"It really hurts the prestige of the Peace Council among the people of Afghanistan. More importantly, those Taliban members who were released through our process are going to have big concerns that this will happen to them."

The International Security Assistance Force (ISAF) issued a press release stating they had knowledge that Lal Melma was "in contact with several senior al Qaeda members throughout Kunar and Pakistan" [18]


  1. ^ list of prisoners (.pdf), US Department of Defense, May 15, 2006
  2. ^ a b Ray Riviera (2011-09-04). "Anger After a Raid Kills a Wealthy Afghan With a Murky Past". New York Times. Retrieved 2011-09-04. 
  3. ^ Guantánamo Prisoners Getting Their Day, but Hardly in Court, New York Times, November 11, 2004 - mirror
  4. ^ Inside the Guantánamo Bay hearings: Barbarian "Justice" dispensed by KGB-style "military tribunals", Financial Times, December 11, 2004
  5. ^ "Annual Administrative Review Boards for Enemy Combatants Held at Guantanamo Attributable to Senior Defense Officials". United States Department of Defense. March 6, 2007. Retrieved 2007-09-22. 
  6. ^ Summarized transcripts (.pdf), from Sabar Lal Melma's Combatant Status Review Tribunal - pages 49-62
  7. ^ Summarized transcript (.pdf), from Sabar Lal Melma's Administrative Review Board hearing - page 248 - August 10, 2005
  8. ^ Andy Worthington (October 5, 2007). "Eight More Wrongly Imprisoned Men are Quietly Released: The Anonymous Victims of Guantánamo". CounterPunch. Retrieved 2007-10-06. 
  9. ^ OARDEC (2008-10-09). "Consolidated chronological listing of GTMO detainees released, transferred or deceased" (PDF). Department of Defense. Retrieved 2008-12-28. 
  10. ^ "International Travel" (PDF). Center for Constitutional Rights. 2008. Archived from the original on 2009-03-12. Retrieved 2009-03-13. CCR attorney Pardiss Kebriaei traveled to Kabul to follow the situation of Guantánamo prisoners being returned to Afghanistan. Since April 2007, all such prisoners have been sent to a U.S.-built detention facility within the Soviet era Pule-charkhi prison located outside Kabul.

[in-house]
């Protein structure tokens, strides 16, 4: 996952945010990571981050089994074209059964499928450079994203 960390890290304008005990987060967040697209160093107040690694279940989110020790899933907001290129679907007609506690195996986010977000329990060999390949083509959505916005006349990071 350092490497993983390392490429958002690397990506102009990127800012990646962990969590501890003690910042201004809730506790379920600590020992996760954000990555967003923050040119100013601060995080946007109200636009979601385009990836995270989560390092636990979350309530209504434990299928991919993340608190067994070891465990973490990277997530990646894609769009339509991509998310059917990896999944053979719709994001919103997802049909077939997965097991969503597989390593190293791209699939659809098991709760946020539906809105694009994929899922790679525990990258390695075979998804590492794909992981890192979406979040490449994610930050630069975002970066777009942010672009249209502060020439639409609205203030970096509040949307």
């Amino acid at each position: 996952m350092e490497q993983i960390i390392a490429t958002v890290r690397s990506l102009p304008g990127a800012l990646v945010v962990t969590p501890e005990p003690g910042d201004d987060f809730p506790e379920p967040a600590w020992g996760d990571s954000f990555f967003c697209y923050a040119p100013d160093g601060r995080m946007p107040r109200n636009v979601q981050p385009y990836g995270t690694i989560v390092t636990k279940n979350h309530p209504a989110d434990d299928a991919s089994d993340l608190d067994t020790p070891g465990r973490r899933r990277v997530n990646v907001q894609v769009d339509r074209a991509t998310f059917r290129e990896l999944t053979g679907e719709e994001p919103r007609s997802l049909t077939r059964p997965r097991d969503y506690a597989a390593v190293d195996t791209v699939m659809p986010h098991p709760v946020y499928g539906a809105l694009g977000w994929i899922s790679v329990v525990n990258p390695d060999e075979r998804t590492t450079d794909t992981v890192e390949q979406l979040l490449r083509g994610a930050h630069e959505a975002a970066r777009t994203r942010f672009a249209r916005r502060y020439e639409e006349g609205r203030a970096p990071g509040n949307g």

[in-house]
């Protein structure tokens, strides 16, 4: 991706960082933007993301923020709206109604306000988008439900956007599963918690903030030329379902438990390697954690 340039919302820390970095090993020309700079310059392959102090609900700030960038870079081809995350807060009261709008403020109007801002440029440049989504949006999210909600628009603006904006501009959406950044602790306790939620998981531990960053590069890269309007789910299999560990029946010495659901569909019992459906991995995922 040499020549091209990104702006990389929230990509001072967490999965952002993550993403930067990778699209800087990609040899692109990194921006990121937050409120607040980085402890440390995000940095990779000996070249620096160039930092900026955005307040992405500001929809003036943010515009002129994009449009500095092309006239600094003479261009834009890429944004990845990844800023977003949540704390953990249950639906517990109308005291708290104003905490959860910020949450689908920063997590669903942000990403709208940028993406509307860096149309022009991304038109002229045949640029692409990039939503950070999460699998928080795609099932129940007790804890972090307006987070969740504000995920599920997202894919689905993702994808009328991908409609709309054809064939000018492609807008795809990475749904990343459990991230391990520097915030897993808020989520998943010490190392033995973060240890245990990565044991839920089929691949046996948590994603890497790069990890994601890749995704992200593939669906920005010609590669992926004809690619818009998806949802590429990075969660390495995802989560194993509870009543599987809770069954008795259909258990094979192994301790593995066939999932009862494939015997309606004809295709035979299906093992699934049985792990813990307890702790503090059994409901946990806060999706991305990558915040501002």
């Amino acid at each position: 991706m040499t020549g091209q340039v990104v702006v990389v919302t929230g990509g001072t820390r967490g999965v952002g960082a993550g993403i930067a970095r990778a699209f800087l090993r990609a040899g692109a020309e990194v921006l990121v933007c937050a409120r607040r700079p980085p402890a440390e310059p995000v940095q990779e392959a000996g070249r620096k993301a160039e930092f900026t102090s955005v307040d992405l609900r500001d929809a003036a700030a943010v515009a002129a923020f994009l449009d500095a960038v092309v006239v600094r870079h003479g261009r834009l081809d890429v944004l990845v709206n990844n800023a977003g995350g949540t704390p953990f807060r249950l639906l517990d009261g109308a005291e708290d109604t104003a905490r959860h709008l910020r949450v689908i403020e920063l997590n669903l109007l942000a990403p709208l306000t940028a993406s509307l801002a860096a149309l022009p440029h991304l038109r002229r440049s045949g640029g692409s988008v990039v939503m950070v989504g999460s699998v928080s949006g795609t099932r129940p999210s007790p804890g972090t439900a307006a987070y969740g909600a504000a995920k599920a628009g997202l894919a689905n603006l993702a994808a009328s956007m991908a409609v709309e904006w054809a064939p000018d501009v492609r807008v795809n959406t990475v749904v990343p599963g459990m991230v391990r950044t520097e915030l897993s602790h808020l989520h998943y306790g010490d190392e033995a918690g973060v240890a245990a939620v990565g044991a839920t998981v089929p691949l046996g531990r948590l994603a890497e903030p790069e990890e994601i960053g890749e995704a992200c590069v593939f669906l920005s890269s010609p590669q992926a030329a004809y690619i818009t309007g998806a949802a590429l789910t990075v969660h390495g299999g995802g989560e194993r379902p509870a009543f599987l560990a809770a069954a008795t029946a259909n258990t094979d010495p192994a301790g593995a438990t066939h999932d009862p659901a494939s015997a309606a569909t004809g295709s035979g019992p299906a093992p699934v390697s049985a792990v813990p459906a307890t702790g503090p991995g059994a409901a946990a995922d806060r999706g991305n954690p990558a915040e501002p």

11. ^ Tom Lasseter (June 15, 2008). "Guantanamo Inmate Database: Page 7". McClatchy News Service. Archived from the original on 2008-06-19. Retrieved 2008-06-16. 
  12. ^ Tom Lasseter (June 18, 2008). "U.S. hasn't apologized to or compensated ex-detainees". Myrtle Beach Sun. Archived from the original on 2008-06-19. Retrieved 2008-06-18. 
  13. ^ Tom Lasseter (June 15, 2008). "Pentagon declined to answer questions about detainees". McClatchy News Service. Archived from the original on 2008-06-15. Retrieved 2008-06-20. 
  14. ^ Tom Lasseter (June 16, 2008). "Documents undercut Pentagon's denial of routine abuse". McClatchy News Service. Archived from the original on 2008-06-19. Retrieved 2008-06-20. 
  15. ^ Tom Lasseter (June 19, 2008). "Deck stacked against detainees in legal proceedings". McClatchy News Service. Archived from the original on 2008-06-20. Retrieved 2008-06-20. 
  16. ^ Tom Lasseter (June 16, 2008). "U.S. abuse of detainees was routine at Afghanistan bases". McClatchy News Service. Archived from the original on 2008-06-20. Retrieved 2008-06-20. 
  17. ^ a b c d Tom Lasseter (June 15, 2008). "Guantanamo Inmate Database: Sabar Lal". McClatchy News Service. Retrieved 2008-06-15.  mirror
  18. ^ a b c "Another Released Gitmo Detainee Returns To The Battlefield". Fox News. 2011-09-03. Retrieved 2011-09-04. 
  19. ^ "NATO kills ex-Gitmo detainee in Afghan". Sydney Morning Herald. 2011-09-04. Retrieved 2011-09-03. 
  20. ^ Margot Williams (November 2008). "Guantanamo Docket: Sabar Lal Melma". New York Times. Retrieved 2011-09-03. 
  21. ^ "1 Detainee killed". San Francisco Chronicle. 2011-09-04. Retrieved 2011-09-04. 
  22. ^ "Nato kills Afghan militant linked to al-Qaeda". Dawn (newspaper). 2011-09-03. Retrieved 2011-09-04. 
  23. ^ Gary Buiso (2011-09-04). "Gitmo guy is killed in Afghan raid". New York Post. Retrieved 2011-09-04. 
  24. ^ Heidi Vogt; Rahim Faiez (2011-09-03). "Saber Lal Melma, Ex-Gitmo Detainee, Killed In Afghanistan". Huffington Post. Retrieved 2011-09-04. 
  25. ^ Heidi Vogt; Rahim Faiez; Adam Goldman (2011-09-03). "NATO Kills Ex-Gitmo Detainee in Afghanistan". Associated Press. 
  26. ^ Ray Rivera; Abdul Waheed Wafa (2011-09-03). "Troops Kill Man Linked to Al Qaeda and Attacks". New York Times. Retrieved 2011-09-03. 

External links[edit]